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# Clusters and Weaves

Communicated by *Notices* Associate Editor Han-Bom Moon

## 1. Cluster Algebras

Cluster algebras were defined by Sergey Fomin and Andrei Zelevinsky *weaves* as a technique to construct cluster algebra structures on the coordinate rings of certain algebraic varieties that appear naturally in the study of Legendrian links and in Lie theory, and which generalize many of the motivating examples of cluster algebras.

### 1.1. Cluster algebras

Cluster algebras are a special type of commutative algebras that enjoy nice algebraic and combinatorial properties. In contrast with the commutative algebras we encounter in a first algebra course, or even in an algebraic geometry class, cluster algebras are typically *not* explicitly given by generators and relations. Rather, cluster algebras are defined to be subalgebras of a field of rational functions specified by a set of generators known as the set of ,*cluster variables*. While the set may be infinite, it can be expressed as a union of distinguished finite subsets of the same cardinality which is the transcendence degree of the field , Each of these finite subsets is called a .*cluster*. A key property of cluster algebras is that, in order to know all of the cluster variables, it is enough to know a single cluster and a certain combinatorial datum together with a rule, called *mutation*, for how to get all the other such pairs from it. Thus, a cluster algebra is defined by two pieces of data:

- 1.
A finite set called an ,

*initial cluster*, consisting of algebraically independent elements that form a free generating set of the field .- 2.
A complementary piece of data given by a quiver (i.e., an oriented graph) without loops or oriented whose vertex set is identified with -cycles, .

The pair is known as an *initial seed*, and it determines a cluster algebra from the initial seed : all other clusters are obtained as follows. For define a new element , by the equation:

where by and we mean arrows in the quiver The condition that . has no loops is imposed so that does not appear on the right-hand side of 1, while the condition that has no is imposed so that no element -cycles divides the right-hand side of 1. Now we create a new cluster by replacing in the element by the element that is, , Note that this gives . new clusters: Each one of these new clusters is known as a .*mutation* of the original cluster .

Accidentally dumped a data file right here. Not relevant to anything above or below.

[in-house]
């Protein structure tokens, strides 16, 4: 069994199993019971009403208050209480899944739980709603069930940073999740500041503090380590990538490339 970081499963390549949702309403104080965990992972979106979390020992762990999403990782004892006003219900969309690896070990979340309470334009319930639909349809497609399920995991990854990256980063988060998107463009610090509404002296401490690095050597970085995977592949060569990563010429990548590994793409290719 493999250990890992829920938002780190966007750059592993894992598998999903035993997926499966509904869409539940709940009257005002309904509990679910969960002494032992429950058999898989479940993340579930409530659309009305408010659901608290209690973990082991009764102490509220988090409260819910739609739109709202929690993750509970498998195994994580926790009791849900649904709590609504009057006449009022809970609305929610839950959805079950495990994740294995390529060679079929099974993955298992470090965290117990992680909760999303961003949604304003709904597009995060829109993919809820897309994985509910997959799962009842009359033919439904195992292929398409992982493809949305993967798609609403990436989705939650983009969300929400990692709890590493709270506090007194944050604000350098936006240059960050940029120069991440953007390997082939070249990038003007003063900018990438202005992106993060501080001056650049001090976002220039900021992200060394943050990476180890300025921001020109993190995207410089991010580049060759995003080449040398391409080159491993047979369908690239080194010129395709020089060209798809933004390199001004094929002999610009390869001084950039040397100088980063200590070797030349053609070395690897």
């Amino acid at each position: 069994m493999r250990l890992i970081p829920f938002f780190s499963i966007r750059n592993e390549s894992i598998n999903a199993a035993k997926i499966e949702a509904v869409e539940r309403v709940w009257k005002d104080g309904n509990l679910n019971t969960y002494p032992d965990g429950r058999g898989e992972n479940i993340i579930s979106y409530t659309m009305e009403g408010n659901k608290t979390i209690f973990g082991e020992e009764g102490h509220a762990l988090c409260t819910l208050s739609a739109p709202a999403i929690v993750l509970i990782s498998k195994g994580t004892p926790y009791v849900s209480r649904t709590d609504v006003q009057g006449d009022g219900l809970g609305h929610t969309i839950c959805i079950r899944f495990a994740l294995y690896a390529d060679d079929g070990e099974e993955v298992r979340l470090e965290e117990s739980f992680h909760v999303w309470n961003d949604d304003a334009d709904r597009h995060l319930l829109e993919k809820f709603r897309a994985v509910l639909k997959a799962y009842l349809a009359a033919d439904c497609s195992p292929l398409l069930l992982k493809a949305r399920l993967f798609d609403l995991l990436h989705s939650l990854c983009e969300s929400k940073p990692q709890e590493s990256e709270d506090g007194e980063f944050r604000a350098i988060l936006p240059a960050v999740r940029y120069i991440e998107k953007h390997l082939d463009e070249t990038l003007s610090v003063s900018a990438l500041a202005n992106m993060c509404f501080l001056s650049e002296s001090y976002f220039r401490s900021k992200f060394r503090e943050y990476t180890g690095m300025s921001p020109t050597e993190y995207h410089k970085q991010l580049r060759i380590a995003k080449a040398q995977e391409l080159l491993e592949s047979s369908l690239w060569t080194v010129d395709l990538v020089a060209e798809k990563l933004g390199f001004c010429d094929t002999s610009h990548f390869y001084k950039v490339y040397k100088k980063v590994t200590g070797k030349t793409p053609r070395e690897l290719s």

Now we want to mutate each of the clusters and so on. However, we also need to update the quiver , in a compatible way every time we mutate. This is given by the procedure of *quiver mutation*. Given a vertex of the mutation , is a new quiver obtained from by the following three-step procedure:

- (i)
For each pair of arrows insert a new arrow , .

- (ii)
Reverse all arrows incident with .

- (iii)
The previous two steps may have created Remove a maximal collection of these. -cycles.

With this in hand, we start with an initial seed we create ; new seeds , from each one of these seeds we create more seeds, and so on. As an exercise, the reader may prove that mutation is involutive: ; By definition, the cluster algebra . is the subalgebra of generated by all clusters that can be obtained from by iterated mutations. Note that, since mutation is involutive, the choice of an initial seed is not important: the cluster algebra associated with an arbitrary seed which can be obtained from by finitely many mutations coincides with .

**Variations.** Before giving examples of cluster algebras, let us explain variations of the definition that are commonly used in the literature. First, given our initial cluster we may declare some elements of it to be unmutable, or ,*frozen*. We are not allowed to mutate at these elements. As a consequence, these elements will belong to every cluster. To reflect this, we declare the corresponding vertices of to be *frozen*; we are not allowed to mutate at these. A quiver with frozen vertices is also known as an *ice quiver*. Second, if is a frozen variable, it is common to adjoin the element to the cluster algebra In this case, we say that the frozen variable . is *invertible*. Below, we indicate frozen variables by putting them in a box; invertible frozen variables will, in addition, be colored blue.

### 1.2. The geometry of cluster algebras